Indexed on: 14 Sep '20Published on: 13 Sep '20Published in: Retrovirology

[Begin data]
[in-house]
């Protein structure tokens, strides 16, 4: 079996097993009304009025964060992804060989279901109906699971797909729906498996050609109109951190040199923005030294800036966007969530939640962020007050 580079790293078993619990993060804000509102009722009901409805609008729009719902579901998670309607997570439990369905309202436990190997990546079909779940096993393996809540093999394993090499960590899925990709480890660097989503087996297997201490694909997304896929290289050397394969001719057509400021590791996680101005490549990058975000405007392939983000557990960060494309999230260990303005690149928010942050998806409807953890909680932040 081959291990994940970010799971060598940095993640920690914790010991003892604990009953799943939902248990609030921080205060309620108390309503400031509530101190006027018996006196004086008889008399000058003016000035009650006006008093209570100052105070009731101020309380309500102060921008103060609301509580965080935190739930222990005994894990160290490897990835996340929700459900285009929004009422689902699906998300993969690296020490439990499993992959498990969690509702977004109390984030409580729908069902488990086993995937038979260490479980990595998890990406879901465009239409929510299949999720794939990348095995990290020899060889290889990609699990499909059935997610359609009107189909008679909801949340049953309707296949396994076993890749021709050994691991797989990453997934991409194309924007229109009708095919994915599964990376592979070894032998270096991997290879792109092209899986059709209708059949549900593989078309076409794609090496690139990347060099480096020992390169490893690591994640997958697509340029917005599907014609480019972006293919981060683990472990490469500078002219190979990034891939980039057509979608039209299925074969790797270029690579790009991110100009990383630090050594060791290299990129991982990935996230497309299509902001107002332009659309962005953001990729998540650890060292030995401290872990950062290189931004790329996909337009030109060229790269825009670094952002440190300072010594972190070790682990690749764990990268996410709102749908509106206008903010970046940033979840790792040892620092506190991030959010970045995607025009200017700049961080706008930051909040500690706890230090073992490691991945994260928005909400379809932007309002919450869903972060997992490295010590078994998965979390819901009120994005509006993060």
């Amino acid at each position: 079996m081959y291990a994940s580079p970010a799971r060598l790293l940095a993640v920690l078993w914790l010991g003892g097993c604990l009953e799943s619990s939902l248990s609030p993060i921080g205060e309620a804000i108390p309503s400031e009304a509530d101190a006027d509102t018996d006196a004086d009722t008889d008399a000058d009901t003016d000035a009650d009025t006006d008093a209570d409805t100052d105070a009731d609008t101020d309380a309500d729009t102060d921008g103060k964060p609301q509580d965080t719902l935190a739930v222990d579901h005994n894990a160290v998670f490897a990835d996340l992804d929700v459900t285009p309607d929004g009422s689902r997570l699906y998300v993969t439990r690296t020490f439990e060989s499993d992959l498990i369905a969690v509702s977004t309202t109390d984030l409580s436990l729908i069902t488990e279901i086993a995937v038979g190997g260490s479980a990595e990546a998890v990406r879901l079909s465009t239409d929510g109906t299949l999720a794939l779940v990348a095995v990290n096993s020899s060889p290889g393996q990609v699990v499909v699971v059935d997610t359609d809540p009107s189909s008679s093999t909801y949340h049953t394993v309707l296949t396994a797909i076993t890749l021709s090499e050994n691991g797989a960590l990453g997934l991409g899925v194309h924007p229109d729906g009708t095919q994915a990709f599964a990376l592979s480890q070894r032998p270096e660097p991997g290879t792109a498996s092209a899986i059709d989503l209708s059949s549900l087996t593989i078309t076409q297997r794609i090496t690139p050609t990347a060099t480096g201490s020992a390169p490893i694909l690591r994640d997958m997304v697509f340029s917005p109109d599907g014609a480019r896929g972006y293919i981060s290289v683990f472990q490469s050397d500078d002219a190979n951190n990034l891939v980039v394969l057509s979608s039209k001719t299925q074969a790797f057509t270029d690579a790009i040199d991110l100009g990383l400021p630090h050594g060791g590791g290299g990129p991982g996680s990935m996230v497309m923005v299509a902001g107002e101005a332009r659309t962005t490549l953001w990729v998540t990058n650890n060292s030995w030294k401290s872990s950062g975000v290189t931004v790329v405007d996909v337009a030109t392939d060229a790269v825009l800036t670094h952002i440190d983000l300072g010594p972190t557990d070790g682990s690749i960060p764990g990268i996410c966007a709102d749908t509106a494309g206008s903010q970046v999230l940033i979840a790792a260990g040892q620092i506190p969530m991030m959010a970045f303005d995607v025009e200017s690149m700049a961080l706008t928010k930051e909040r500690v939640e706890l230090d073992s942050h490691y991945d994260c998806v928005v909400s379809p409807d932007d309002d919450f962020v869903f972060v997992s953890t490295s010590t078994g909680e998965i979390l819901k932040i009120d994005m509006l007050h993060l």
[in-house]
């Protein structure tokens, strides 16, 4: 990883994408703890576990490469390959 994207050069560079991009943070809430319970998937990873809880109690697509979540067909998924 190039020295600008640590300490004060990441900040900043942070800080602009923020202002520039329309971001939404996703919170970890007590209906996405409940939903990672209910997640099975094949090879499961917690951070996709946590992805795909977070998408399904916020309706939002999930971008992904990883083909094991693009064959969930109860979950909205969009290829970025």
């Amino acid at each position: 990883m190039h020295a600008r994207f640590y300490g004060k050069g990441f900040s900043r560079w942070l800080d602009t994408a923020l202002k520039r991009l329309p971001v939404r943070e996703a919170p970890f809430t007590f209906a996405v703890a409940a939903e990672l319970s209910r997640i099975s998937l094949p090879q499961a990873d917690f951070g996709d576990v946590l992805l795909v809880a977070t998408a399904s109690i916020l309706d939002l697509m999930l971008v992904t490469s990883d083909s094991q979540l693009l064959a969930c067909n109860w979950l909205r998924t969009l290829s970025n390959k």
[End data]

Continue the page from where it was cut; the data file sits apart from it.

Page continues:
A protein exhibiting more than one biochemical function is termed a moonlighting protein. Glycolytic enzymes are typical moonlighting proteins, and these enzymes control the infection of various viruses. Previously, we reported that glyceraldehyde 3-phosphate dehydrogenase (GAPDH) and alpha-enolase (ENO1) are incorporated into human immunodeficiency virus type 1 (HIV-1) particles from viral producer cells and suppress viral reverse transcription independently each other. However, it remains unclear whether these proteins expressed in viral target cells affect the early phase of HIV-1 replication. Here we show that the GAPDH expression level in viral target cells does not affect the early phase of HIV-1 replication, but ENO1 has a capacity to suppress viral integration in viral target cells. In contrast to GAPDH, suppression of ENO1 expression by RNA interference in the target cells increased viral infectivity, but had no effect on the expression levels of the HIV-1 receptors CD4, CCR5 and CXCR4 and on the level of HIV-1 entry. Quantitative analysis of HIV-1 reverse transcription products showed that the number of copies of the late products (R/gag) and two-long-terminal-repeat circular forms of viral cDNAs did not change but that of the integrated (Alu-gag) form increased. In contrast, overexpression of ENO1 in viral target cells decreased viral infectivity owing to the low viral integration efficiency. Results of subcellular fractionation experiments suggest that the HIV integration at the nucleus was negatively regulated by ENO1 localized in the nucleus. In addition, the overexpression of ENO1 in both viral producer cells and target cells most markedly suppressed the viral replication. These results indicate that ENO1 in the viral target cells prevents HIV-1 integration. Importantly, ENO1, but not GAPDH, has the bifunctional inhibitory activity against HIV-1 replication. The results provide and new insights into the function of ENO1 as a moonlighting protein in HIV-1 infection.